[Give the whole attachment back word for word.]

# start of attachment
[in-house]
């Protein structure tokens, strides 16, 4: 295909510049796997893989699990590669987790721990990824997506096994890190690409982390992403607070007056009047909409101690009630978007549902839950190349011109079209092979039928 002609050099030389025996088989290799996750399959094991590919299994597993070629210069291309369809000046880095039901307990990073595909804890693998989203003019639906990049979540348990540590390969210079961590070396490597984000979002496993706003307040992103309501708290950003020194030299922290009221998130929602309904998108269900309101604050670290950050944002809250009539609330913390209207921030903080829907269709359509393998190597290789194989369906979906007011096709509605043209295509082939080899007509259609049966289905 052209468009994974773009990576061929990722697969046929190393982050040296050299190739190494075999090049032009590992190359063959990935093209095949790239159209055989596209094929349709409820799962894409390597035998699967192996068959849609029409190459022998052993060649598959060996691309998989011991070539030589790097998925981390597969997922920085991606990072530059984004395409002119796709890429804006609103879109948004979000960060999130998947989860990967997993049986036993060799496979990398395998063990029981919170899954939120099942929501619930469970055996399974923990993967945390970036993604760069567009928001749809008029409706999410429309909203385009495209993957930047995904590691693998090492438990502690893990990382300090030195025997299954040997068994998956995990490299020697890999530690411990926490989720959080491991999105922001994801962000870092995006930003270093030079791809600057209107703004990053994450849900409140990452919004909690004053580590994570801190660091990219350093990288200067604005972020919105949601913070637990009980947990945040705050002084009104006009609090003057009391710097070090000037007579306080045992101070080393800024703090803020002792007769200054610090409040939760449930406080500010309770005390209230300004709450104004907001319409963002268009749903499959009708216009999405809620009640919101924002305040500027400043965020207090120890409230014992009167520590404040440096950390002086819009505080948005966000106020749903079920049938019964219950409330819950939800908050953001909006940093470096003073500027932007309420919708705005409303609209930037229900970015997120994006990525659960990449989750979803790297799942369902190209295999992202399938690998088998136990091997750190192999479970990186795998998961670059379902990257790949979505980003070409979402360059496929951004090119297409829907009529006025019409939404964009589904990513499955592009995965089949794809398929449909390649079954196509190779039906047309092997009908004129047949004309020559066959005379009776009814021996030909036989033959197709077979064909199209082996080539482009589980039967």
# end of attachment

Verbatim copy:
[in-house]
């Protein structure tokens, strides 16, 4: 295909510049796997893989699990590669987790721990990824997506096994890190690409982390992403607070007056009047909409101690009630978007549902839950190349011109079209092979039928 002609050099030389025996088989290799996750399959094991590919299994597993070629210069291309369809000046880095039901307990990073595909804890693998989203003019639906990049979540348990540590390969210079961590070396490597984000979002496993706003307040992103309501708290950003020194030299922290009221998130929602309904998108269900309101604050670290950050944002809250009539609330913390209207921030903080829907269709359509393998190597290789194989369906979906007011096709509605043209295509082939080899007509259609049966289905 052209468009994974773009990576061929990722697969046929190393982050040296050299190739190494075999090049032009590992190359063959990935093209095949790239159209055989596209094929349709409820799962894409390597035998699967192996068959849609029409190459022998052993060649598959060996691309998989011991070539030589790097998925981390597969997922920085991606990072530059984004395409002119796709890429804006609103879109948004979000960060999130998947989860990967997993049986036993060799496979990398395998063990029981919170899954939120099942929501619930469970055996399974923990993967945390970036993604760069567009928001749809008029409706999410429309909203385009495209993957930047995904590691693998090492438990502690893990990382300090030195025997299954040997068994998956995990490299020697890999530690411990926490989720959080491991999105922001994801962000870092995006930003270093030079791809600057209107703004990053994450849900409140990452919004909690004053580590994570801190660091990219350093990288200067604005972020919105949601913070637990009980947990945040705050002084009104006009609090003057009391710097070090000037007579306080045992101070080393800024703090803020002792007769200054610090409040939760449930406080500010309770005390209230300004709450104004907001319409963002268009749903499959009708216009999405809620009640919101924002305040500027400043965020207090120890409230014992009167520590404040440096950390002086819009505080948005966000106020749903079920049938019964219950409330819950939800908050953001909006940093470096003073500027932007309420919708705005409303609209930037229900970015997120994006990525659960990449989750979803790297799942369902190209295999992202399938690998088998136990091997750190192999479970990186795998998961670059379902990257790949979505980003070409979402360059496929951004090119297409829907009529006025019409939404964009589904990513499955592009995965089949794809398929449909390649079954196509190779039906047309092997009908004129047949004309020559066959005379009776009814021996030909036989033959197709077979064909199209082996080539482009589980039967």